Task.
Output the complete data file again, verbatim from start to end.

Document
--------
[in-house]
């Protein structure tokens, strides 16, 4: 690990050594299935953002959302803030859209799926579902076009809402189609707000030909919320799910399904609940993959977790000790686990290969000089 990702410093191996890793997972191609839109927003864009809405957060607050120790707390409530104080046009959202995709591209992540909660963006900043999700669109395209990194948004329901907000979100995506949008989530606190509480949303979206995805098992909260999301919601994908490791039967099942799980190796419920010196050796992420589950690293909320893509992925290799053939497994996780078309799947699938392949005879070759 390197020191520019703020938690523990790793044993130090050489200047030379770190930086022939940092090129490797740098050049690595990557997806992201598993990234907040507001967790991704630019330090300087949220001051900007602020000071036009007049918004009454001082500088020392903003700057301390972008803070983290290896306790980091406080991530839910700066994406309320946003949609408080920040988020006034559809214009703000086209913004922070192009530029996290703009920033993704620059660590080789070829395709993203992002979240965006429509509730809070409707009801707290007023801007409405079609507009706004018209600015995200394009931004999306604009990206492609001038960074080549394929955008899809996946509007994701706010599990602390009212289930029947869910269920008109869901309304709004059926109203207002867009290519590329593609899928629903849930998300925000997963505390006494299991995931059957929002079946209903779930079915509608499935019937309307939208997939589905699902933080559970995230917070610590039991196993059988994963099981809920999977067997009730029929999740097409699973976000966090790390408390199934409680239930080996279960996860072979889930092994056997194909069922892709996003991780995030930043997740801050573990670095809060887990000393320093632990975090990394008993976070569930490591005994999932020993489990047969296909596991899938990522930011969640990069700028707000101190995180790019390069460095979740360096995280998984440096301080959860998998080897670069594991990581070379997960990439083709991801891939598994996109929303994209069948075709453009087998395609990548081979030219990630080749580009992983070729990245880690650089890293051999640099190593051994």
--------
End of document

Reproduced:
[in-house]
């Protein structure tokens, strides 16, 4: 690990050594299935953002959302803030859209799926579902076009809402189609707000030909919320799910399904609940993959977790000790686990290969000089 990702410093191996890793997972191609839109927003864009809405957060607050120790707390409530104080046009959202995709591209992540909660963006900043999700669109395209990194948004329901907000979100995506949008989530606190509480949303979206995805098992909260999301919601994908490791039967099942799980190796419920010196050796992420589950690293909320893509992925290799053939497994996780078309799947699938392949005879070759 390197020191520019703020938690523990790793044993130090050489200047030379770190930086022939940092090129490797740098050049690595990557997806992201598993990234907040507001967790991704630019330090300087949220001051900007602020000071036009007049918004009454001082500088020392903003700057301390972008803070983290290896306790980091406080991530839910700066994406309320946003949609408080920040988020006034559809214009703000086209913004922070192009530029996290703009920033993704620059660590080789070829395709993203992002979240965006429509509730809070409707009801707290007023801007409405079609507009706004018209600015995200394009931004999306604009990206492609001038960074080549394929955008899809996946509007994701706010599990602390009212289930029947869910269920008109869901309304709004059926109203207002867009290519590329593609899928629903849930998300925000997963505390006494299991995931059957929002079946209903779930079915509608499935019937309307939208997939589905699902933080559970995230917070610590039991196993059988994963099981809920999977067997009730029929999740097409699973976000966090790390408390199934409680239930080996279960996860072979889930092994056997194909069922892709996003991780995030930043997740801050573990670095809060887990000393320093632990975090990394008993976070569930490591005994999932020993489990047969296909596991899938990522930011969640990069700028707000101190995180790019390069460095979740360096995280998984440096301080959860998998080897670069594991990581070379997960990439083709991801891939598994996109929303994209069948075709453009087998395609990548081979030219990630080749580009992983070729990245880690650089890293051999640099190593051994």